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Gonzaga Basketball

In two decades, five Division I players have been named first-team All-Americans for academics, athletics in the same year. Three were from Gonzaga.

Former Bulldog point guard Nigel Williams Goss was one of only five Division I players named first-team All-Americans on the court and in the classroom during the same academic year. Another two, Dan Dickau and Kelly Olynyk, were also Gonzaga students. (Jesse Tinsley / The Spokesman-Review)

Like his student-athletes, Mike Roth enjoys hitting the books.

Gonzaga’s athletic director couldn’t be more proud of the men’s basketball team’s achievements on the court, but he cared enough to find another record-breaking statistic: During the last 20 years, only five Division I players were named first-team All-Americans on the court and in the classroom during the same academic year.

Three are from Gonzaga.

“That’s just amazing,” Roth said Thursday as he ticked off the names: Dan Dickau in 2002, Kelly Olynyk in 2013 and Nigel Williams-Goss in 2017.

Remarkably, Olynyk pulled off the feat while leading a team that was ranked No. 1 on the court. Williams-Goss did it while taking the Zags to the national title game, and his 3.84 grade-point average was the highest of any player in last year’s Final Four.

Though not among the nine GU programs to post a perfect 1,000 APR, the GU men still made the top 25 nationally with a score of 995 that easily topped the West Coast Conference.

Aware that men’s basketball typically posts the lowest APR at most schools, Roth said, “We’re not going down that path.”

“That may be the reality at some places, but not here,” said Roth, who noted that in 19 years as head coach, Mark Few has seen all but one player graduate.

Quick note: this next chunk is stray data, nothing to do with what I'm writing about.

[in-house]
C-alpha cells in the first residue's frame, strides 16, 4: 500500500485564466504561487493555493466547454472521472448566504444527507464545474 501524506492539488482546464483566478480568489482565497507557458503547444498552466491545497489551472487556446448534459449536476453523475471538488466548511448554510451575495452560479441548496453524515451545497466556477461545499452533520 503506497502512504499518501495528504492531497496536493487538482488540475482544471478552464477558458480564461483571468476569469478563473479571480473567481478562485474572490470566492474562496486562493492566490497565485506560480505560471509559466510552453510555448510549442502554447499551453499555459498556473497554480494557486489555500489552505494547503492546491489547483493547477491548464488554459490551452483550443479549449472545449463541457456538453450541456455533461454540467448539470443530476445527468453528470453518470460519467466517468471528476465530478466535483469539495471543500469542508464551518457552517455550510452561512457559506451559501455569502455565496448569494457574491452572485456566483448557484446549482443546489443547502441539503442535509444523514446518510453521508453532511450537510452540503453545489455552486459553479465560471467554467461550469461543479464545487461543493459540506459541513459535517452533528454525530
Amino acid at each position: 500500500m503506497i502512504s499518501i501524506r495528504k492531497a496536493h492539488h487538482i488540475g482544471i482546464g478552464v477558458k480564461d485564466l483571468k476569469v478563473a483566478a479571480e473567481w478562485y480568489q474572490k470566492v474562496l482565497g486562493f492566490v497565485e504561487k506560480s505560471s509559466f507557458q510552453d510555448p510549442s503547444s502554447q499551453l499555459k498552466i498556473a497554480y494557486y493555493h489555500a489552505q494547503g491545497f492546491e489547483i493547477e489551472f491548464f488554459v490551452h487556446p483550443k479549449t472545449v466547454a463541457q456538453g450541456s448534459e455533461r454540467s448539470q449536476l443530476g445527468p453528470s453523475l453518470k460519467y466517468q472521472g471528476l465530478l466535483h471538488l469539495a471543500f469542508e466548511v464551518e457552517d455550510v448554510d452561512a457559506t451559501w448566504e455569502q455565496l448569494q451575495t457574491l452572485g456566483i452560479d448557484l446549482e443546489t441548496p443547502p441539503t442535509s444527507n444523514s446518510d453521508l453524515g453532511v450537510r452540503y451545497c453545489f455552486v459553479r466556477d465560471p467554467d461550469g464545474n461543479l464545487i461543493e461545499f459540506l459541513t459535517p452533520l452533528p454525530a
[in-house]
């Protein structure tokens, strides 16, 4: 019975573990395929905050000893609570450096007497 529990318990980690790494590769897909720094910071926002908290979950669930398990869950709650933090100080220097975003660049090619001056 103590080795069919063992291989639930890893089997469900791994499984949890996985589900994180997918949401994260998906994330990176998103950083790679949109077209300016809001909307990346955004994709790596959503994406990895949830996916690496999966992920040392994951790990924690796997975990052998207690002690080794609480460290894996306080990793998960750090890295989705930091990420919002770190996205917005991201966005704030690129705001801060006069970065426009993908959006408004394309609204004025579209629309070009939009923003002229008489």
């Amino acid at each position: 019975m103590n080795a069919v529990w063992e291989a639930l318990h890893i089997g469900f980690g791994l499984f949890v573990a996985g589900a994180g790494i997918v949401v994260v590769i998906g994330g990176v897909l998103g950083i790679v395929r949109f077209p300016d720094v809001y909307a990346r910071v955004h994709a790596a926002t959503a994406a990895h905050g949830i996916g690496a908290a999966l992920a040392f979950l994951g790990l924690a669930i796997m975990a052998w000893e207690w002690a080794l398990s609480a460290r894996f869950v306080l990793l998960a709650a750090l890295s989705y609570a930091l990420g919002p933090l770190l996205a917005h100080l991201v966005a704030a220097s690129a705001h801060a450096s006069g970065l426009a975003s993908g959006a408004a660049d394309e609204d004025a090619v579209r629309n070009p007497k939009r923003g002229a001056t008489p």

The Zags already have a leg up for next year, as returnees Josh Perkins and Jeremy Jones already have graduated.

At the same time, Roth isn’t complacent. The new Volkar Center for Athletic Achievement devotes 15,000 square feet – almost one-third of its footprint – to academic improvement.

That’s 10 times the size of the old study facility, a big selling point to prospective Zags and their parents.

Few and women’s counterpart Lisa Fortier were unavailable for comment, but for them, “that was the most important part of that building,” Roth said of the Volkar Center.

Despite their success, the Zags are still looking up at Villanova, which won the NCAA men’s basketball championship this year while posting a 1,000 APR the previous season.

“Kudos to Villanova,” Roth said. “What resonates is that it can be done. On the court and off, you don’t have to sacrifice one for the other.”

During 2016-17, GU and Villanova were the only two schools to post a top-25 mark in APR and put both men’s and women’s teams in the NCAA tournaments.